Impromptu card tricks.
There’s really nothing better.
If you’re a hobbyist, like me, you’ll want a card trick repertoire that’s mostly full of effects you can perform FASDIU.
That’s From A Shuffled Deck In Use.
In other words, completely impromptu, no setup, no gimmicks, and no preparation needed.
The best impromptu card tricks that I know are:
- Back in Time
- 1/2 deck Out Of This World
- Ambitious Card
- The Biddle Trick
- Spectator finds their own card
- Las Vegas Leaper
Below, I’ll describe each, give my thoughts and tips on the effect, and tell you where to learn it (most of these have video tutorials available online for free).
1. Back in Time (Jay Sankey)
Effect: A spectator picks a card, then returns it to the deck. The magician thoroughly shuffles the cards, including mixing face-up cards sloppily into face-down cards, losing the selected card in a hopelessly jumbled mess of a deck.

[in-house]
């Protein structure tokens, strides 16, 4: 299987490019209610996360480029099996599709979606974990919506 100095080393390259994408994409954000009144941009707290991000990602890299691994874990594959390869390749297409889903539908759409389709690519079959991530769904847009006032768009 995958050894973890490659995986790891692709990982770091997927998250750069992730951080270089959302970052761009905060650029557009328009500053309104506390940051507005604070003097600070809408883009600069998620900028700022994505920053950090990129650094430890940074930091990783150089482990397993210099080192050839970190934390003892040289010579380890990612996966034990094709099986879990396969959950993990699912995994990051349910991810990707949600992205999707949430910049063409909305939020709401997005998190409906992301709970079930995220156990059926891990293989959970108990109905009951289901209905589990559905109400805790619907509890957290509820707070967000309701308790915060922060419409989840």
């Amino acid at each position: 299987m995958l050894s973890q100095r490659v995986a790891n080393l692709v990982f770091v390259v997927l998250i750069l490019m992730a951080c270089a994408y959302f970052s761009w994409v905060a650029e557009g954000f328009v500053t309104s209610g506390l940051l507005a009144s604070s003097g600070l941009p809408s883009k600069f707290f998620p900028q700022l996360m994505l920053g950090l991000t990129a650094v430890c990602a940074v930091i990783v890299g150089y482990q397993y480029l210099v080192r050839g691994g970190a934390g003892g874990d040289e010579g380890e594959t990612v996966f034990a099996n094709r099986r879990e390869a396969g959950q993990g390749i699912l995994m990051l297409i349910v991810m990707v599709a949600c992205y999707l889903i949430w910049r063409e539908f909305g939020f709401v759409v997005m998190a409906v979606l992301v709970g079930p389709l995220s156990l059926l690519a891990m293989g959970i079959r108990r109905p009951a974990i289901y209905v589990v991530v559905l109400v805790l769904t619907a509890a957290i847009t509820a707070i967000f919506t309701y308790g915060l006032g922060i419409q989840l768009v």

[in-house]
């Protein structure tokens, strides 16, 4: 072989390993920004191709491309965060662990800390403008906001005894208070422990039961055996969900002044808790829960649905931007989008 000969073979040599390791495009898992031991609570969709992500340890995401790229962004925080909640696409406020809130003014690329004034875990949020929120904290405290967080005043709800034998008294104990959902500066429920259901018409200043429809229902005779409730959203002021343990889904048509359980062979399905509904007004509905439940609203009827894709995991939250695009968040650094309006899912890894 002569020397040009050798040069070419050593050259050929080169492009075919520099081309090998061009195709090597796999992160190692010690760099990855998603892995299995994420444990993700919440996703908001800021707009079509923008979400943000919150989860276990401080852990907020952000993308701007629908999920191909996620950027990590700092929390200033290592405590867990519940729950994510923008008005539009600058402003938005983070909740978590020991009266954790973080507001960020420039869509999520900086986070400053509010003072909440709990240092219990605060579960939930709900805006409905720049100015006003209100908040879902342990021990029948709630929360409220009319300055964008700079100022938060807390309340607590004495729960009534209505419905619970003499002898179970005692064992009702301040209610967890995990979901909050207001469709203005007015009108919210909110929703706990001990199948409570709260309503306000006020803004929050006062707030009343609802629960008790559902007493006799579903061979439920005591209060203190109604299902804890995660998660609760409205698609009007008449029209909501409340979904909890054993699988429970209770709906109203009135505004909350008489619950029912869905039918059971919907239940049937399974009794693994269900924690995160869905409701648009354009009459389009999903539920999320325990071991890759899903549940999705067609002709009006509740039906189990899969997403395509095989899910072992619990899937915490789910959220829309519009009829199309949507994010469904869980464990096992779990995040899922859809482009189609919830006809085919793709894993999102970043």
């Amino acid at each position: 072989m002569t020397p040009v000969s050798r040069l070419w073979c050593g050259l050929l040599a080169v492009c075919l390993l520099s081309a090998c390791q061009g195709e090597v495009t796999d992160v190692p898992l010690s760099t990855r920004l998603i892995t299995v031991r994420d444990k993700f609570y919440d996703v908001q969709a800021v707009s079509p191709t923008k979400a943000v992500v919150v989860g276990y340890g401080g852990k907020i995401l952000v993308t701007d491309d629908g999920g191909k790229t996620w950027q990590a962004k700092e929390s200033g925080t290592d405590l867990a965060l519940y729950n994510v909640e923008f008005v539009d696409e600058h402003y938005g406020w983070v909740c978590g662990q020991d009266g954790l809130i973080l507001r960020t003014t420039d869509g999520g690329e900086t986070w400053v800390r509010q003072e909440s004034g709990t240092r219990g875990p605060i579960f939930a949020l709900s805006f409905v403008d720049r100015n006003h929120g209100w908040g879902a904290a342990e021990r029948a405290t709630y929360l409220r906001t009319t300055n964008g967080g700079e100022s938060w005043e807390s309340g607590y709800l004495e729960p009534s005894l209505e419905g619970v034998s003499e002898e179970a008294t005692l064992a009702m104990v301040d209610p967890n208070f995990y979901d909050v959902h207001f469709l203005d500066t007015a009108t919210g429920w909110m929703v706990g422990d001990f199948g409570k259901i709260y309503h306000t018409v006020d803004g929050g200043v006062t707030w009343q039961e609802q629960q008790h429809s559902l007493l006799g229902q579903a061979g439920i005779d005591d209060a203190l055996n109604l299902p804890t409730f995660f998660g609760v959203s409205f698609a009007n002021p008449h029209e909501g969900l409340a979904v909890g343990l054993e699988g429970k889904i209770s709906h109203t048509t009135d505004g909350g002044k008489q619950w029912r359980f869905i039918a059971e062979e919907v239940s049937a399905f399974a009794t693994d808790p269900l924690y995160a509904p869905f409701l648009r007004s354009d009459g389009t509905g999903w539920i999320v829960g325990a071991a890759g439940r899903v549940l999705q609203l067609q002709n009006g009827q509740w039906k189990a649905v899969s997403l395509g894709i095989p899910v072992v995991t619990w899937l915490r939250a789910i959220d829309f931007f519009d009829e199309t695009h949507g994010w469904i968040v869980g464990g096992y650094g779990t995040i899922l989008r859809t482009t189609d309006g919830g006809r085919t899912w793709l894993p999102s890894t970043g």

Using an indifferent card as a “magic wand,” the spectator waves it over the deck, causing the cards to travel “back in time.” Before they know it, the entire deck has been unshuffled, with each card facing the right way, and the indifferent card they’re holding has transformed into THEIR card, as if the trick never even happened.
Difficulty: Easy-Medium. You’ll need to know or learn just one or two simple moves to pull this off. The false shuffle involved is a breeze.
My thoughts: I learned this trick off of one of Jay Sankey’s DVDs back in the day, but lucky for you, he’s giving it away for free on his YouTube channel these days.
This is, hands down, one of my absolute top, favorite, go-to impromptu card tricks.
It’s relatively easy to do and gets AMAZING reactions.